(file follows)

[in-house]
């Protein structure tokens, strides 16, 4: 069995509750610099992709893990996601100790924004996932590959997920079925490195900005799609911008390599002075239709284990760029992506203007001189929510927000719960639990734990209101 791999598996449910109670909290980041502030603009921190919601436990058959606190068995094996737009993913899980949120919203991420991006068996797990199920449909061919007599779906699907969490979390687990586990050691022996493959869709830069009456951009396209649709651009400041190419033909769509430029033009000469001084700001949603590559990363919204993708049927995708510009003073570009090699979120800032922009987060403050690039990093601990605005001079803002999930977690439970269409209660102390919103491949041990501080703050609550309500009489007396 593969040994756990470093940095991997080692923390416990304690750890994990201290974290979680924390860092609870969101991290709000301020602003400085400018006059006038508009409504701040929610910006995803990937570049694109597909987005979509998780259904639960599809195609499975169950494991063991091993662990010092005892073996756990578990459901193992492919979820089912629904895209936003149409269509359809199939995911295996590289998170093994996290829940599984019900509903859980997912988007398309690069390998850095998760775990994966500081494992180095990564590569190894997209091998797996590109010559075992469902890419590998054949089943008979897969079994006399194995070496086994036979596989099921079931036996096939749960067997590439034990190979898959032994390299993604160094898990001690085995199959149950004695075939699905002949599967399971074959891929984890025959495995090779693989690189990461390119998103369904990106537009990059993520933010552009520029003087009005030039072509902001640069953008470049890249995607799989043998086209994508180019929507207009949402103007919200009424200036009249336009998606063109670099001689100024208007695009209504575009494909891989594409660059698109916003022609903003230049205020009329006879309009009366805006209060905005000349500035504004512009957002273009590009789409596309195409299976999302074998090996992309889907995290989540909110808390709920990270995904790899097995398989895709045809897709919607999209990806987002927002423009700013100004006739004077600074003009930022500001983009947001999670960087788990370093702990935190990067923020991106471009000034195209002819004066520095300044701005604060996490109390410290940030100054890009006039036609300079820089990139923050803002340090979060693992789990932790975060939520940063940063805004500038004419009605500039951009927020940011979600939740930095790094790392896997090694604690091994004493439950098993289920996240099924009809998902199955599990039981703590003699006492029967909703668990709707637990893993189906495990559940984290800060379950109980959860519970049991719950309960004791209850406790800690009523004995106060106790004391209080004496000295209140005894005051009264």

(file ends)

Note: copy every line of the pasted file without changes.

[in-house]
């Protein structure tokens, strides 16, 4: 069995509750610099992709893990996601100790924004996932590959997920079925490195900005799609911008390599002075239709284990760029992506203007001189929510927000719960639990734990209101 791999598996449910109670909290980041502030603009921190919601436990058959606190068995094996737009993913899980949120919203991420991006068996797990199920449909061919007599779906699907969490979390687990586990050691022996493959869709830069009456951009396209649709651009400041190419033909769509430029033009000469001084700001949603590559990363919204993708049927995708510009003073570009090699979120800032922009987060403050690039990093601990605005001079803002999930977690439970269409209660102390919103491949041990501080703050609550309500009489007396 593969040994756990470093940095991997080692923390416990304690750890994990201290974290979680924390860092609870969101991290709000301020602003400085400018006059006038508009409504701040929610910006995803990937570049694109597909987005979509998780259904639960599809195609499975169950494991063991091993662990010092005892073996756990578990459901193992492919979820089912629904895209936003149409269509359809199939995911295996590289998170093994996290829940599984019900509903859980997912988007398309690069390998850095998760775990994966500081494992180095990564590569190894997209091998797996590109010559075992469902890419590998054949089943008979897969079994006399194995070496086994036979596989099921079931036996096939749960067997590439034990190979898959032994390299993604160094898990001690085995199959149950004695075939699905002949599967399971074959891929984890025959495995090779693989690189990461390119998103369904990106537009990059993520933010552009520029003087009005030039072509902001640069953008470049890249995607799989043998086209994508180019929507207009949402103007919200009424200036009249336009998606063109670099001689100024208007695009209504575009494909891989594409660059698109916003022609903003230049205020009329006879309009009366805006209060905005000349500035504004512009957002273009590009789409596309195409299976999302074998090996992309889907995290989540909110808390709920990270995904790899097995398989895709045809897709919607999209990806987002927002423009700013100004006739004077600074003009930022500001983009947001999670960087788990370093702990935190990067923020991106471009000034195209002819004066520095300044701005604060996490109390410290940030100054890009006039036609300079820089990139923050803002340090979060693992789990932790975060939520940063940063805004500038004419009605500039951009927020940011979600939740930095790094790392896997090694604690091994004493439950098993289920996240099924009809998902199955599990039981703590003699006492029967909703668990709707637990893993189906495990559940984290800060379950109980959860519970049991719950309960004791209850406790800690009523004995106060106790004391209080004496000295209140005894005051009264």